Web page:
As many Americans are trying to better understand the larger meaning and purpose of public memorialization, this Presidential Site bicentennial exhibit explores the origins and interconnections between two of Indianapolis’ most prominent monuments. From a groundbreaking and iconic tribute from the people of Indiana to the everyday soldiers and sailors who fought and died in service of their country, to a grassroots expression of a community’s gratitude and admiration for their friend and neighbor, the 23rd president of the United States. Along the way, surprising and unexpected stories abound—from the real story of Lady Victory to how school children across the state came together to honor a Hoosier soldier, lawyer, and statesman. The exhibit delves into the public spirit that inspired both memorials, and how an ambitious community’s vision became a reality—serving as a mirror of their era and ours, and continuing to help define public perceptions of Indiana’s capital city today.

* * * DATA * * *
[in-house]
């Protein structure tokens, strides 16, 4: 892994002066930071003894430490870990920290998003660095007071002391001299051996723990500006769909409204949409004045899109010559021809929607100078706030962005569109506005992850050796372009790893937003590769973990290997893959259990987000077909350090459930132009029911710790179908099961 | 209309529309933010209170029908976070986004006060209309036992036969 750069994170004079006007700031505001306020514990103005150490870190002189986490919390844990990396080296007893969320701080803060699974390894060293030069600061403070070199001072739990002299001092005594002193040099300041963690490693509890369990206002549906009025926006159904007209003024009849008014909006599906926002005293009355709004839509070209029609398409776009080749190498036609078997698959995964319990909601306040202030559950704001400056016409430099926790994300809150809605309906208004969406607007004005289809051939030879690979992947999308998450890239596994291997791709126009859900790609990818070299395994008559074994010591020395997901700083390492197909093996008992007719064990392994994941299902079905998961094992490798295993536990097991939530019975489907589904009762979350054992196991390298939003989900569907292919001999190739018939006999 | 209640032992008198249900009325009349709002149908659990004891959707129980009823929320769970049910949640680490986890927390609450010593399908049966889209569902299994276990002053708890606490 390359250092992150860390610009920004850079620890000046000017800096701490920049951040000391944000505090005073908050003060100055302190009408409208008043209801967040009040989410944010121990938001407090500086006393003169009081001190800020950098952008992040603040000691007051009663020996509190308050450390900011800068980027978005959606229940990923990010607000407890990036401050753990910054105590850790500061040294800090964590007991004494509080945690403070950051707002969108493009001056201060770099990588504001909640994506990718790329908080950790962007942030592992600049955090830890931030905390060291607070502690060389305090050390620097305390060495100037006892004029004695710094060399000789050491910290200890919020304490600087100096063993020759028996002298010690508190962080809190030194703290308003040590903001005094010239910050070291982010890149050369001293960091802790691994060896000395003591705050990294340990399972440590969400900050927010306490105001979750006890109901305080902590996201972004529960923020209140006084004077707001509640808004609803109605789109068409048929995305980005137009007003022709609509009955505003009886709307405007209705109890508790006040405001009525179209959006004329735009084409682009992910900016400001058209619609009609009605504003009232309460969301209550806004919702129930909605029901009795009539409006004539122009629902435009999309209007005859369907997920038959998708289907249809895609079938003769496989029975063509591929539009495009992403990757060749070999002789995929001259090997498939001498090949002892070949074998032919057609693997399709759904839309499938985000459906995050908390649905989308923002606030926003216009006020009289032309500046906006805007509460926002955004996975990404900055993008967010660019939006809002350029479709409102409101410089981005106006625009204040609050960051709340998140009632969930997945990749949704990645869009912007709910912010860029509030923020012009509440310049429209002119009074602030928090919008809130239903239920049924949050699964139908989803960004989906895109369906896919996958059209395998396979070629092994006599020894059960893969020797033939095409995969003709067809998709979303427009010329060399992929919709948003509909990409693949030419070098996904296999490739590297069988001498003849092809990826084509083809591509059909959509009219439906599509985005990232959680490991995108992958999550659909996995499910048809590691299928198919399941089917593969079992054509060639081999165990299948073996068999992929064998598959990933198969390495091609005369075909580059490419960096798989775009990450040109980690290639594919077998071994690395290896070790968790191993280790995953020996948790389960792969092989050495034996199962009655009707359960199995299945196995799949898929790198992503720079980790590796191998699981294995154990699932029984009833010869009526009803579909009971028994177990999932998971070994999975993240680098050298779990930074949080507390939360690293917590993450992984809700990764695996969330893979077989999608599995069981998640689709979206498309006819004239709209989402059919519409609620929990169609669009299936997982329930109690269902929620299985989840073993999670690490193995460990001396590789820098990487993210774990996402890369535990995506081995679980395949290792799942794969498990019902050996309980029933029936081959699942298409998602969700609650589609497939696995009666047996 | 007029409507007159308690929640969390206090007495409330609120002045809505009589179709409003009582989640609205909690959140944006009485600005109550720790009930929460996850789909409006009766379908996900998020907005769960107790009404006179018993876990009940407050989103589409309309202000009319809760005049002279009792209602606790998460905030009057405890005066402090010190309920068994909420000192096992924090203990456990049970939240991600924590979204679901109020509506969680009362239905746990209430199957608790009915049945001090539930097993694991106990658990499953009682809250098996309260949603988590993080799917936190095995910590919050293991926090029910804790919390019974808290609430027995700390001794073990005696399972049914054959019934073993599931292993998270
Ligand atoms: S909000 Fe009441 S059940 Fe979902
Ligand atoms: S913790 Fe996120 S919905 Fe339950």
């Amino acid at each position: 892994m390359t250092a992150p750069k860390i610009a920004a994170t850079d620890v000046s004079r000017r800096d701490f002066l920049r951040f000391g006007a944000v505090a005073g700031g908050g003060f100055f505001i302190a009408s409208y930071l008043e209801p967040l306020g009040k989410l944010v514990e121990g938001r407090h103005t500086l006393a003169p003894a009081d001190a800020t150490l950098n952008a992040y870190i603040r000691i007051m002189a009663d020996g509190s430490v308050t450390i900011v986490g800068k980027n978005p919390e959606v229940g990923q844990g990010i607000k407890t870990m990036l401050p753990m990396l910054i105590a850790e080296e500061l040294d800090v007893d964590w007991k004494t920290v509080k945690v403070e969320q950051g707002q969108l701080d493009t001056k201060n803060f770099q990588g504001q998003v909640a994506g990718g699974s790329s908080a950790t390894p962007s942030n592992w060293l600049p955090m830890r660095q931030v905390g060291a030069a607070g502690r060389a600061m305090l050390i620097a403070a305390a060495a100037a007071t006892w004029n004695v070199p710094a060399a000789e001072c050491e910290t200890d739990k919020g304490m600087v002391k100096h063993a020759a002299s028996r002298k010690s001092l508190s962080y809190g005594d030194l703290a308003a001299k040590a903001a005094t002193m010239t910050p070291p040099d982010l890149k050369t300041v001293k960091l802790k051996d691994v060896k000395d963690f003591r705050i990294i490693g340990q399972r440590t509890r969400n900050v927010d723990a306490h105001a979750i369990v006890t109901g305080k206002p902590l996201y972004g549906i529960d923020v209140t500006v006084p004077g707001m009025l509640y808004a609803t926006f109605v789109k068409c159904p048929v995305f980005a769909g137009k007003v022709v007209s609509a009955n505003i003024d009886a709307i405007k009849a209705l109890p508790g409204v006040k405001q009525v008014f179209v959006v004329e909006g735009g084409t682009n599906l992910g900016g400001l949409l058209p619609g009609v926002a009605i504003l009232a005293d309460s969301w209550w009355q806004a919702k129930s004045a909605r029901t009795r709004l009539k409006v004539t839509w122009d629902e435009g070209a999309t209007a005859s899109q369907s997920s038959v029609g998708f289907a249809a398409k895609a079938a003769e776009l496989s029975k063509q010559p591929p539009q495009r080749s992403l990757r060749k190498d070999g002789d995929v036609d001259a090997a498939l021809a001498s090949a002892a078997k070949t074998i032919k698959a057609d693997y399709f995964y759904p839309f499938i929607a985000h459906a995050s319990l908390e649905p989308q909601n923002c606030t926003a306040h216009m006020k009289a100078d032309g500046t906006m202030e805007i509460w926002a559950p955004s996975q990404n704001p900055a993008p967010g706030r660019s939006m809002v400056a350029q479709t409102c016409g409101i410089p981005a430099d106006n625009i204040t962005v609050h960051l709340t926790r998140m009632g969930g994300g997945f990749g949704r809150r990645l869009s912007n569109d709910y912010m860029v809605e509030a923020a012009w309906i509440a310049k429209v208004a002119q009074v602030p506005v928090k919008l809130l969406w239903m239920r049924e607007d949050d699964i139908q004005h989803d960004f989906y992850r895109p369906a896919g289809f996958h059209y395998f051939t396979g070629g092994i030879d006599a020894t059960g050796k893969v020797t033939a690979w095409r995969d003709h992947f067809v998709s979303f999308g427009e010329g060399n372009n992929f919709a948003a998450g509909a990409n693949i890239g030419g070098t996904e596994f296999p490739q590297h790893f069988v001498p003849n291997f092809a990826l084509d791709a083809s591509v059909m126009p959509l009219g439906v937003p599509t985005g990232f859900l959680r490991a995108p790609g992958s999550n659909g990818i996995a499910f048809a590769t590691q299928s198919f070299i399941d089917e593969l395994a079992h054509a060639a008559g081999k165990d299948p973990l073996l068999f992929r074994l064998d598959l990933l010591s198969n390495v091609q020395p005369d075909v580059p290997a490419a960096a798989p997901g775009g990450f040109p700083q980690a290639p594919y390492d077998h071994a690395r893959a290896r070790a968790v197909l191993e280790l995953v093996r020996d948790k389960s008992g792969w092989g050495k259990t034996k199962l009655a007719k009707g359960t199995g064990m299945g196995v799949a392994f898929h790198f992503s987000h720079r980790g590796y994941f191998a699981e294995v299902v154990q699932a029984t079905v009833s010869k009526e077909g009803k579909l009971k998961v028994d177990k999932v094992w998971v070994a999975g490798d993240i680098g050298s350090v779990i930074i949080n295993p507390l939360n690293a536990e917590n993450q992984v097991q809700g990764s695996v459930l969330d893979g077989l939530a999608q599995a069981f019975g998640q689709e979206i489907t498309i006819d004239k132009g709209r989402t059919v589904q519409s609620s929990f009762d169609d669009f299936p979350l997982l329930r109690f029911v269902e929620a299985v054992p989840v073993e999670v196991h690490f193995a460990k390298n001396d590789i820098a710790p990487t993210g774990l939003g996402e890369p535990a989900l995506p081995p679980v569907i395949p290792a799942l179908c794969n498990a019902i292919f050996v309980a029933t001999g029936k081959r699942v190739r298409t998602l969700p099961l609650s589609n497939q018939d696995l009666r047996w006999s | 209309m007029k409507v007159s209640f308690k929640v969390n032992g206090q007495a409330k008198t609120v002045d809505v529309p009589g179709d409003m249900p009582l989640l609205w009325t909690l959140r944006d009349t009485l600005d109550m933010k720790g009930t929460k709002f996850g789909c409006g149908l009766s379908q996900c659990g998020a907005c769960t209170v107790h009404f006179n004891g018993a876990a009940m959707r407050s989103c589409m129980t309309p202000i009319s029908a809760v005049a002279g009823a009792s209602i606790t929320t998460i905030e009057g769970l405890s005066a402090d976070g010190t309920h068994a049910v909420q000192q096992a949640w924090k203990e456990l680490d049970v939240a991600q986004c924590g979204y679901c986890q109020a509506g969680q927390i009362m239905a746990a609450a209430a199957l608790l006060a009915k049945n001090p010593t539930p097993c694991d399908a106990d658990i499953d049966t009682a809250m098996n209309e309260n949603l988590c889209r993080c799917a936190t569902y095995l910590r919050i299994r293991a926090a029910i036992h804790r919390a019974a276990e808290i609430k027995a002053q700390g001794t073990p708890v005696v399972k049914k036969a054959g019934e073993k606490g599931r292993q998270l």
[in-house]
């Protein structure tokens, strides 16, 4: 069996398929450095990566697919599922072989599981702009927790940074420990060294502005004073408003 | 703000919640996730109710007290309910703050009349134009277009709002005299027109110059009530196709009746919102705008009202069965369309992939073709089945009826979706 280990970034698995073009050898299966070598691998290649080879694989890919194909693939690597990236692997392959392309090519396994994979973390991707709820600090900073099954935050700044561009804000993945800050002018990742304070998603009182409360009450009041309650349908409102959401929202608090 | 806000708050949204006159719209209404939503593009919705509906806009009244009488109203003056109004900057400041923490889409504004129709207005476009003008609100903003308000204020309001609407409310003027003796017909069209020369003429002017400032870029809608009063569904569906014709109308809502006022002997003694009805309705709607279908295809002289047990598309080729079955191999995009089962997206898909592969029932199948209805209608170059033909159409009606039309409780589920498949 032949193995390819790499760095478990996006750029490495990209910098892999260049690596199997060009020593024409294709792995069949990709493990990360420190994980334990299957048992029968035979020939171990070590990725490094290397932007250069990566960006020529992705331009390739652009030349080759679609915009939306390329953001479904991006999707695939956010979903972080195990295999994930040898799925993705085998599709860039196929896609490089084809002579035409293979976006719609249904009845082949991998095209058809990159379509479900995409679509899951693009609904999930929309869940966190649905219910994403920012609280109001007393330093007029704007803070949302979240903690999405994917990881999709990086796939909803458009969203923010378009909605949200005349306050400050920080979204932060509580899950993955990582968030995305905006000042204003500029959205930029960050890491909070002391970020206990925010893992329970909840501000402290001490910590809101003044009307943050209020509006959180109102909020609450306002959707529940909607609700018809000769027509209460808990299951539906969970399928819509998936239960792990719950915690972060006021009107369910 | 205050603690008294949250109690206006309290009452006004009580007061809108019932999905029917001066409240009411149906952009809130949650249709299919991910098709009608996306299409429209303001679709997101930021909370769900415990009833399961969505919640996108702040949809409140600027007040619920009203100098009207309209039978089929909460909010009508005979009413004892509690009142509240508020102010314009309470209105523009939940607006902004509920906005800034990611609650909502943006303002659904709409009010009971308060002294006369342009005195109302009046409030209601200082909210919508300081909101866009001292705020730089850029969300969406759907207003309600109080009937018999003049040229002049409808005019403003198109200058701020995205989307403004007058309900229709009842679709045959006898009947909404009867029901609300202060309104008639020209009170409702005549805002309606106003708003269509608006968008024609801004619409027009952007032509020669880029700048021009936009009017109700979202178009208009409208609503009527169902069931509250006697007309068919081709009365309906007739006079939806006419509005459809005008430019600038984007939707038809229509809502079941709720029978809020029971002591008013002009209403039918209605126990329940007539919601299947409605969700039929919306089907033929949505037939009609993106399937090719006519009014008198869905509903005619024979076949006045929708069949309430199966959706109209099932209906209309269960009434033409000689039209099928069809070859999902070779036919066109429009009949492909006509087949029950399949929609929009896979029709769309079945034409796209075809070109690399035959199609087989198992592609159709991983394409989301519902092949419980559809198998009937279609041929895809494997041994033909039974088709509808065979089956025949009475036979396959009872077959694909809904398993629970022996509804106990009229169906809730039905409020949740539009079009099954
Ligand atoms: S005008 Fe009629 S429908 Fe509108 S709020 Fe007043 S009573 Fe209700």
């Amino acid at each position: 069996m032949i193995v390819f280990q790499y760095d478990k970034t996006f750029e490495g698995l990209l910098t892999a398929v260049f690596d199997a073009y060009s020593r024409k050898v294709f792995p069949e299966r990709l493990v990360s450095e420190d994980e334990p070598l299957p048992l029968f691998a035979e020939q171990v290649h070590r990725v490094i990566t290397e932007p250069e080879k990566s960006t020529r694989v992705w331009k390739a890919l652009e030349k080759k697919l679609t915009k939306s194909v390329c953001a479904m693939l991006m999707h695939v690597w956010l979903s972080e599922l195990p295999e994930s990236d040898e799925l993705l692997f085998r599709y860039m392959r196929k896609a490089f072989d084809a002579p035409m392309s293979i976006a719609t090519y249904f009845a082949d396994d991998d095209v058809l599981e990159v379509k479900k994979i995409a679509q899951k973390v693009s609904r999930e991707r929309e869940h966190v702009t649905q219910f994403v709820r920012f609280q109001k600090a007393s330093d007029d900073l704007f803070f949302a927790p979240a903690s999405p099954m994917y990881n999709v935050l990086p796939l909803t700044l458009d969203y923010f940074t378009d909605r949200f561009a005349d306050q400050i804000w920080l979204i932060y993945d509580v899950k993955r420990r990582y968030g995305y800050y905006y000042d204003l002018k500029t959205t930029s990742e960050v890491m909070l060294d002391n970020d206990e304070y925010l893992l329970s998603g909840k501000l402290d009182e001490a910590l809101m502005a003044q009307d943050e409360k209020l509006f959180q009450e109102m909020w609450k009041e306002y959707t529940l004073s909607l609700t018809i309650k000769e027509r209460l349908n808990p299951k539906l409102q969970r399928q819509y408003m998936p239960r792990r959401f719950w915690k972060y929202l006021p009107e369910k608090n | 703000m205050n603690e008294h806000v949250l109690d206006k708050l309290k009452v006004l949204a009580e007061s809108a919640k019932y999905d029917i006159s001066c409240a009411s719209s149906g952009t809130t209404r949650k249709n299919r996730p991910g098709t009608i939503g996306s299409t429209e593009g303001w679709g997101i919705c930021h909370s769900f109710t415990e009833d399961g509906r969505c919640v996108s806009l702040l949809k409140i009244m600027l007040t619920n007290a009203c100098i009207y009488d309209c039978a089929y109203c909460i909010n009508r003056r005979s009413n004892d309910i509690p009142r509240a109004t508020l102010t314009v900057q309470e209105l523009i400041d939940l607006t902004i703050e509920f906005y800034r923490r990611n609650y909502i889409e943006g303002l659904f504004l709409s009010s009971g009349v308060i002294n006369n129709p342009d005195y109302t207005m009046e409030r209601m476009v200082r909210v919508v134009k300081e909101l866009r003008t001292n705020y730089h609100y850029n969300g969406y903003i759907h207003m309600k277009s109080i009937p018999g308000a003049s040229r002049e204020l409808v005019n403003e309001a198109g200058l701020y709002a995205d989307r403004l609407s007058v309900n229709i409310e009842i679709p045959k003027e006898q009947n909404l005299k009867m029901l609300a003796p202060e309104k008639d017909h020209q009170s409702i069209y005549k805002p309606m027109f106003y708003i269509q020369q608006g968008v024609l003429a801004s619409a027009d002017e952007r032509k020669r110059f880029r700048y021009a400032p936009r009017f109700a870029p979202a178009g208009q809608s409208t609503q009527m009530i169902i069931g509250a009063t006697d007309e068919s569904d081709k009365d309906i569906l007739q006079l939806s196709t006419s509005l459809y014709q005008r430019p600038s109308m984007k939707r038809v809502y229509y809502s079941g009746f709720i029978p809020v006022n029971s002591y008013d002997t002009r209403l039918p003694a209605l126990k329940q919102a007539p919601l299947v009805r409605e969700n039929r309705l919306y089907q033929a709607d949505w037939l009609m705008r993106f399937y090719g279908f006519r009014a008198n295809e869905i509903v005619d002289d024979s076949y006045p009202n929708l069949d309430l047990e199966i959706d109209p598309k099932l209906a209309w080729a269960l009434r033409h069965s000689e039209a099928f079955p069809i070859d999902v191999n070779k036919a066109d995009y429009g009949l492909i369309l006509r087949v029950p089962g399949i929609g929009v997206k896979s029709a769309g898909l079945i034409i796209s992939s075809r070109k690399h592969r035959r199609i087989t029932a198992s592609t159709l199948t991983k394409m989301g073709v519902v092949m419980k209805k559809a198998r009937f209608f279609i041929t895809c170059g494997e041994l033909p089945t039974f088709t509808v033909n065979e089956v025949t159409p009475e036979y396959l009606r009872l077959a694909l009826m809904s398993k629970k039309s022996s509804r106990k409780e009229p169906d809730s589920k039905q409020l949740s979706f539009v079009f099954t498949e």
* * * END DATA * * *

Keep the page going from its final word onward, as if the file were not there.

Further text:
Photograph of President Benjamin Harrison’s monument in University Park, during the unveiling in 1908, by his younger daughter, Elizabeth Harrison.
Photograph of Elizabeth Harrison in artist studio (Mr. Niehaus) while making statue of Benjamin Harrison.
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